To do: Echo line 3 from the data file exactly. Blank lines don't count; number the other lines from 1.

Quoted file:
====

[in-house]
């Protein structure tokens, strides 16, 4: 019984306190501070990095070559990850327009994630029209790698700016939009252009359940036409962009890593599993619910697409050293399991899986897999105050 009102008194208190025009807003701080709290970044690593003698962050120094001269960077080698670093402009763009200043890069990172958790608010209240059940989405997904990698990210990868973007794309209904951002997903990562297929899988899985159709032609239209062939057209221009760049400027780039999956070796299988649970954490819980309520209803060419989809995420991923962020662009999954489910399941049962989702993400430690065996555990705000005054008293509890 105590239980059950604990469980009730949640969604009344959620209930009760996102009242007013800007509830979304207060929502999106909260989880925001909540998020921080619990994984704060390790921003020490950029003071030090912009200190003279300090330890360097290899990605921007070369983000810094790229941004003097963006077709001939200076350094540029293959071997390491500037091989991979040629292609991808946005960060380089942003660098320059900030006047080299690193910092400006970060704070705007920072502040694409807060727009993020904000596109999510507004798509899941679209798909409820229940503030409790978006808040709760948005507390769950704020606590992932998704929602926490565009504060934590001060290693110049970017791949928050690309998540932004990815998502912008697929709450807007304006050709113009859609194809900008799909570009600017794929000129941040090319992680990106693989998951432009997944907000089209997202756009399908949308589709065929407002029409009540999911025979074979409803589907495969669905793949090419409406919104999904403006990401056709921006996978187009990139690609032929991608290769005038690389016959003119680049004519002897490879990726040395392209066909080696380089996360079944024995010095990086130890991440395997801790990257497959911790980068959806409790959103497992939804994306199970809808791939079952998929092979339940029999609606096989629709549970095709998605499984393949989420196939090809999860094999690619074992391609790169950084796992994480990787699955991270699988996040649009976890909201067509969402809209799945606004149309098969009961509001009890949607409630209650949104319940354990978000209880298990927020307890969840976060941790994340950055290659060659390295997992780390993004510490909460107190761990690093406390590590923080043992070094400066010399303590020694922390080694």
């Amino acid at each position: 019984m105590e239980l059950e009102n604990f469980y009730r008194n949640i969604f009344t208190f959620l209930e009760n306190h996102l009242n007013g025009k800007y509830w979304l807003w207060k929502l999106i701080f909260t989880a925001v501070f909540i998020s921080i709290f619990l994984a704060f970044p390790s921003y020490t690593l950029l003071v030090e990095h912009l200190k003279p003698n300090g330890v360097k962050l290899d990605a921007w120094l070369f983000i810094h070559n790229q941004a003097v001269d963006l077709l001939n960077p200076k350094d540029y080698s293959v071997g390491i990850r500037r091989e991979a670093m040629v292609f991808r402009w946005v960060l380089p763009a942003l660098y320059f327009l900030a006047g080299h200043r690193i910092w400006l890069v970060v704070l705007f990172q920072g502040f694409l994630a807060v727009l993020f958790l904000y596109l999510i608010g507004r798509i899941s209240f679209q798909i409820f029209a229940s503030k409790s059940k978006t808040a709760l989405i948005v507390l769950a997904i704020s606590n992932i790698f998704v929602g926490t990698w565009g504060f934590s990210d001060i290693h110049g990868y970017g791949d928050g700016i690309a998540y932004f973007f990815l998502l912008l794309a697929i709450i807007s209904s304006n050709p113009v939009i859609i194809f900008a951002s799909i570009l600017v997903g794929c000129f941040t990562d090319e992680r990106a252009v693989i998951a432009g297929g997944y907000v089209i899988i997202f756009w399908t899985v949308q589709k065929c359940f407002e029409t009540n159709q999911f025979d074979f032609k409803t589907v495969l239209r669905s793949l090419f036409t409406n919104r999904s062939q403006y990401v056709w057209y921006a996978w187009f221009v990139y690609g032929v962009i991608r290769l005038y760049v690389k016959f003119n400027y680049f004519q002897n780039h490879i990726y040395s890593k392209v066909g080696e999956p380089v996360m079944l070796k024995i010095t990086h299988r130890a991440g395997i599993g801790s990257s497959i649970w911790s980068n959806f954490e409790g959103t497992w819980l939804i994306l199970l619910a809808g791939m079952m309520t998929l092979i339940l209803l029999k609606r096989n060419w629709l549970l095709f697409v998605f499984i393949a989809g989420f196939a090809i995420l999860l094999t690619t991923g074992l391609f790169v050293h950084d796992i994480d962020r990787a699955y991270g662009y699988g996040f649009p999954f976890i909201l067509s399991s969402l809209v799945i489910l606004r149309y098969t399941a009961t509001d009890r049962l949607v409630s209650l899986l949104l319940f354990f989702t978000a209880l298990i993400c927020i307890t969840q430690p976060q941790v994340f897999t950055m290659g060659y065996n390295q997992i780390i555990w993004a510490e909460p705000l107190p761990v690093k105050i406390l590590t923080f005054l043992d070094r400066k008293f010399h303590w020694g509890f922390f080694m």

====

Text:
């Amino acid at each position: 019984m105590e239980l059950e009102n604990f469980y009730r008194n949640i969604f009344t208190f959620l209930e009760n306190h996102l009242n007013g025009k800007y509830w979304l807003w207060k929502l999106i701080f909260t989880a925001v501070f909540i998020s921080i709290f619990l994984a704060f970044p390790s921003y020490t690593l950029l003071v030090e990095h912009l200190k003279p003698n300090g330890v360097k962050l290899d990605a921007w120094l070369f983000i810094h070559n790229q941004a003097v001269d963006l077709l001939n960077p200076k350094d540029y080698s293959v071997g390491i990850r500037r091989e991979a670093m040629v292609f991808r402009w946005v960060l380089p763009a942003l660098y320059f327009l900030a006047g080299h200043r690193i910092w400006l890069v970060v704070l705007f990172q920072g502040f694409l994630a807060v727009l993020f958790l904000y596109l999510i608010g507004r798509i899941s209240f679209q798909i409820f029209a229940s503030k409790s059940k978006t808040a709760l989405i948005v507390l769950a997904i704020s606590n992932i790698f998704v929602g926490t990698w565009g504060f934590s990210d001060i290693h110049g990868y970017g791949d928050g700016i690309a998540y932004f973007f990815l998502l912008l794309a697929i709450i807007s209904s304006n050709p113009v939009i859609i194809f900008a951002s799909i570009l600017v997903g794929c000129f941040t990562d090319e992680r990106a252009v693989i998951a432009g297929g997944y907000v089209i899988i997202f756009w399908t899985v949308q589709k065929c359940f407002e029409t009540n159709q999911f025979d074979f032609k409803t589907v495969l239209r669905s793949l090419f036409t409406n919104r999904s062939q403006y990401v056709w057209y921006a996978w187009f221009v990139y690609g032929v962009i991608r290769l005038y760049v690389k016959f003119n400027y680049f004519q002897n780039h490879i990726y040395s890593k392209v066909g080696e999956p380089v996360m079944l070796k024995i010095t990086h299988r130890a991440g395997i599993g801790s990257s497959i649970w911790s980068n959806f954490e409790g959103t497992w819980l939804i994306l199970l619910a809808g791939m079952m309520t998929l092979i339940l209803l029999k609606r096989n060419w629709l549970l095709f697409v998605f499984i393949a989809g989420f196939a090809i995420l999860l094999t690619t991923g074992l391609f790169v050293h950084d796992i994480d962020r990787a699955y991270g662009y699988g996040f649009p999954f976890i909201l067509s399991s969402l809209v799945i489910l606004r149309y098969t399941a009961t509001d009890r049962l949607v409630s209650l899986l949104l319940f354990f989702t978000a209880l298990i993400c927020i307890t969840q430690p976060q941790v994340f897999t950055m290659g060659y065996n390295q997992i780390i555990w993004a510490e909460p705000l107190p761990v690093k105050i406390l590590t923080f005054l043992d070094r400066k008293f010399h303590w020694g509890f922390f080694m």